When flying on a plane, you probably won’t realise that your armrest or tray table has been 3D printed, but using this technology for cabin parts can unlock a whole new world of possibilities for airlines.
These possibilities include, for example, cost-effective interior customisation and faster production and delivery of spare parts.
We explore the key drivers behind using 3D printing for aircraft interiors while showcasing how leading companies within the aerospace industry are applying the technology today.
Take a look at the other applications covered in this series:
3D Printing for Heat Exchangers
3D Printing for Bearings
3D Printing for Bike Manufacturing
3D Printing for Digital Dentistry & Clear Aligner Manufacturing
3D Printing for Medical Implants
3D-Printed Rockets and the Future of Spacecraft Manufacturing
3D Printing for Footwear Manufacturing
3D Printing for Electronic Components
3D Printing in the Rail Industry
3D Printing for End-Part Production
3D printing for Brackets
3D Printing for Turbine Parts
How 3D Printing Enables Better-Performing Hydraulic Components
How 3D Printing Supports Innovation in the Nuclear Power Industry
Why adopt 3D printing for cabin parts?
Cabin design innovation
[Image credit: Airbus]
Airlines are always on the lookout for ways to improve the flying experience of their customers, and cabin design plays a critical role in that.
Creating custom interiors that accommodate specific airline needs and functions is a growing trend and a perfect task for 3D printing.
3D printing unlocks new possibilities for customisation of cabin parts because it doesn’t require expensive tooling changes based on individual specifications. The manufacturing of custom parts is, therefore, faster and more cost-effective.
With fuel spending being one of the major costs for airline operators, they tend to invest in aircraft with superior fuel efficiency. However, traditional manufacturing methods have limited ability to reduce the weight of aircraft parts.
Manufacturers are, therefore, keeping the search alive for more advanced and alternative methods of manufacturing parts with reduced weight.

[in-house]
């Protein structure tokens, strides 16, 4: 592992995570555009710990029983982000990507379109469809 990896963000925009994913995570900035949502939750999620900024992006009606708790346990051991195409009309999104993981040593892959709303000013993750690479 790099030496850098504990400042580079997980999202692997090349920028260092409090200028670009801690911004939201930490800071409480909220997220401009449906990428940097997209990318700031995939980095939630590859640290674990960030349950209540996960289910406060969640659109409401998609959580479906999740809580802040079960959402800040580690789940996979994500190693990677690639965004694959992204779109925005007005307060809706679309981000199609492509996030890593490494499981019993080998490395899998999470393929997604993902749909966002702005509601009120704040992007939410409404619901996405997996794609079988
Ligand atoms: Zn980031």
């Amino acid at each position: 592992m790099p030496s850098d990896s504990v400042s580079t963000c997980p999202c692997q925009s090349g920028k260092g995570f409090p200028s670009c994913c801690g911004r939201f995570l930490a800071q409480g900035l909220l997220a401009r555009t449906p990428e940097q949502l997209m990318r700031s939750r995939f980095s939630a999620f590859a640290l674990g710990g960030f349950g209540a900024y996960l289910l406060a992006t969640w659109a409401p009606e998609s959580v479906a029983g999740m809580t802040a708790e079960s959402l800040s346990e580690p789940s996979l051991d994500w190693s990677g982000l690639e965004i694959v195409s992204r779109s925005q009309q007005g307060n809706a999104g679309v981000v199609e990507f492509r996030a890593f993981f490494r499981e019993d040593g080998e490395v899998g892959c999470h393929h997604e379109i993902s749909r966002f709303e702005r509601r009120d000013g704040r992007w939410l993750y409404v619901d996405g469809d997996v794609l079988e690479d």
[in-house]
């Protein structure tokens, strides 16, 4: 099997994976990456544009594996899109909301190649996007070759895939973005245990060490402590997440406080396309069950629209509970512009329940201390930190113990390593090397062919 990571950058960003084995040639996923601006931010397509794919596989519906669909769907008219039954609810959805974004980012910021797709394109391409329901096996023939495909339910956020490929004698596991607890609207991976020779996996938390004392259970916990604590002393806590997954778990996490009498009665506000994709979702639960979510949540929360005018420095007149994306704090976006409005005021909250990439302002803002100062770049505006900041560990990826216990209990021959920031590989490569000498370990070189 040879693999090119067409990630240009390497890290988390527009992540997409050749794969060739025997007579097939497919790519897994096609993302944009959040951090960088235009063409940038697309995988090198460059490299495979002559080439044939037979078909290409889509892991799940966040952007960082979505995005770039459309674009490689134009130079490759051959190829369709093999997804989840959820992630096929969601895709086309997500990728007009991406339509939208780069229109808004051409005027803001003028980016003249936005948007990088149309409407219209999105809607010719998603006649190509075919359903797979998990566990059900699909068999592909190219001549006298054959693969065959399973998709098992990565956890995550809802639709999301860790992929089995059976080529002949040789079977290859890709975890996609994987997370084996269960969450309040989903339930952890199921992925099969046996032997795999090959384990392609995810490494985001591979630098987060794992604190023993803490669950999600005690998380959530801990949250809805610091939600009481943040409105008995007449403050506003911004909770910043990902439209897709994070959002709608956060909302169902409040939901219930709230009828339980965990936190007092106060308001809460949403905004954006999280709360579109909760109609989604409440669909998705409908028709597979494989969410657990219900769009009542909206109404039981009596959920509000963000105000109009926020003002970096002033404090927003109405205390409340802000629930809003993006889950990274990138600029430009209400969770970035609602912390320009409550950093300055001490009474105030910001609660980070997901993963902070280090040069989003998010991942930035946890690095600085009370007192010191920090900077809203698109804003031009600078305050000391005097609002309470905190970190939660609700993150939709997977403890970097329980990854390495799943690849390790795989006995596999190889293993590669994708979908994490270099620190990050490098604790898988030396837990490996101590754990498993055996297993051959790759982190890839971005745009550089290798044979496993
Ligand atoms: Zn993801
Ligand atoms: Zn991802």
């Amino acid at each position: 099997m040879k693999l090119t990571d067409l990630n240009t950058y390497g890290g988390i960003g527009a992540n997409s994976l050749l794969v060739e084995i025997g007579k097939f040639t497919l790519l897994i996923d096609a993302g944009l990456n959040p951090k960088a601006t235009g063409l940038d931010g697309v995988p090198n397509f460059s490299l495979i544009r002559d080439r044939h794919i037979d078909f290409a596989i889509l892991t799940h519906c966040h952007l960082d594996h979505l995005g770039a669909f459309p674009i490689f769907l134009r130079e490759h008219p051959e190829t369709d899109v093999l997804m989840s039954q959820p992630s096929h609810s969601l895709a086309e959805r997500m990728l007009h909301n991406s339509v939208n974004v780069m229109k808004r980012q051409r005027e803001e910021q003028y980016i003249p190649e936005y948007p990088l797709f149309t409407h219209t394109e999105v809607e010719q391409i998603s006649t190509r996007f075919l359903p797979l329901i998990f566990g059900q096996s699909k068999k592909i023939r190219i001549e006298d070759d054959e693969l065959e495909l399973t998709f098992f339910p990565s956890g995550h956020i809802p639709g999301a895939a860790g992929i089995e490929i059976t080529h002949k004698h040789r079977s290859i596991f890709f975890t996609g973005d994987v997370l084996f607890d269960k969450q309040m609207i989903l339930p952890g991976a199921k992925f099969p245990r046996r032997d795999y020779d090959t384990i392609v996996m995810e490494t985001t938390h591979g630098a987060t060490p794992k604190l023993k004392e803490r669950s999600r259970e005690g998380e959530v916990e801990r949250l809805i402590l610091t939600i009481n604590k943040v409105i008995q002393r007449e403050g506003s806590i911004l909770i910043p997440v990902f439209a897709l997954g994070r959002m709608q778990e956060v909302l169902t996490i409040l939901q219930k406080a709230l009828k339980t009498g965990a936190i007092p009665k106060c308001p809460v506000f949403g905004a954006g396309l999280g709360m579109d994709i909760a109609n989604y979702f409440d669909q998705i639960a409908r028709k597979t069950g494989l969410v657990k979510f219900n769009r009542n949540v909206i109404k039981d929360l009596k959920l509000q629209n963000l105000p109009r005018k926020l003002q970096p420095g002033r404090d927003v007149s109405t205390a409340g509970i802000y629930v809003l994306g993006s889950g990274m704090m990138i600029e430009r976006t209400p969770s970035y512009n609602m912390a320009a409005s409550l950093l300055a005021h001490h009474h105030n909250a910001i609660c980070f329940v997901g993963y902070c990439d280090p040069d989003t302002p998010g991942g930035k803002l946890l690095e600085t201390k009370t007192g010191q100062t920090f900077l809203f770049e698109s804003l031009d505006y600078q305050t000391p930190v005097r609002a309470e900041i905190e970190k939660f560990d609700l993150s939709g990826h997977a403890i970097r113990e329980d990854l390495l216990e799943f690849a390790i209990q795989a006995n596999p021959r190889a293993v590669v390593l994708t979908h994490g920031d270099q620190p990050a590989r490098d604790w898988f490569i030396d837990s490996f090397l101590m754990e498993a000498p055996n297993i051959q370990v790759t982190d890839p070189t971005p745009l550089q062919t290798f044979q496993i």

3D printing provides one of the solutions to achieving weight reduction through optimised part geometry that allows for material savings.
With 3D printing, manufacturers can build cabin parts in lightweight materials, with thinner walls than injection moulding.
Furthermore, the technology enables functional integration, whereas several separate parts of a component can be designed and printed as a single unit, further reducing a part’s weight.
On-demand 3D printing of spare parts for aircraft interiors
Predicting the spare parts demand is challenging and, at times, a spare part might not be in production anymore. These factors make the aircraft aftermarket service difficult and lead to the overall supply chain inefficiencies. While high inventory levels can reduce the aircraft downtime, they result in the astronomically high costs of maintaining such an inventory.
Furthermore, it is often problematic to provide timely MRO services. The need to produce high-quality replacement parts, with expensive materials in short times, puts the manufacturers under pressure, since the lead times often stretch to several months, using traditional manufacturing processes.
On top of that, when repairing or replacing legacy aircraft components, the associated tools may no longer be available to purchase from the OEMs.
There is a massive opportunity for 3D printing to overcome some of these challenges, by enabling faster turnaround and reducing inventory through on-demand manufacturing.
3D printing enables companies to produce parts directly from a digital design file, without using any tooling, like moulds. It means that some spare parts, particularly lower-demand parts like obsolete components, can be redesigned for 3D printing and stored in a virtual inventory, freeing up space in a warehouse and reducing inventory costs.
Where there is a need for a replacement, a design can just be pulled from the virtual parts catalogue and sent for printing.
Thanks to its ability to produce small volumes of parts economically, 3D printing also enables companies to create only as many parts as required, solving the issue of overproduction, typical of traditional production methods.
4 examples of using 3D printing for cabin parts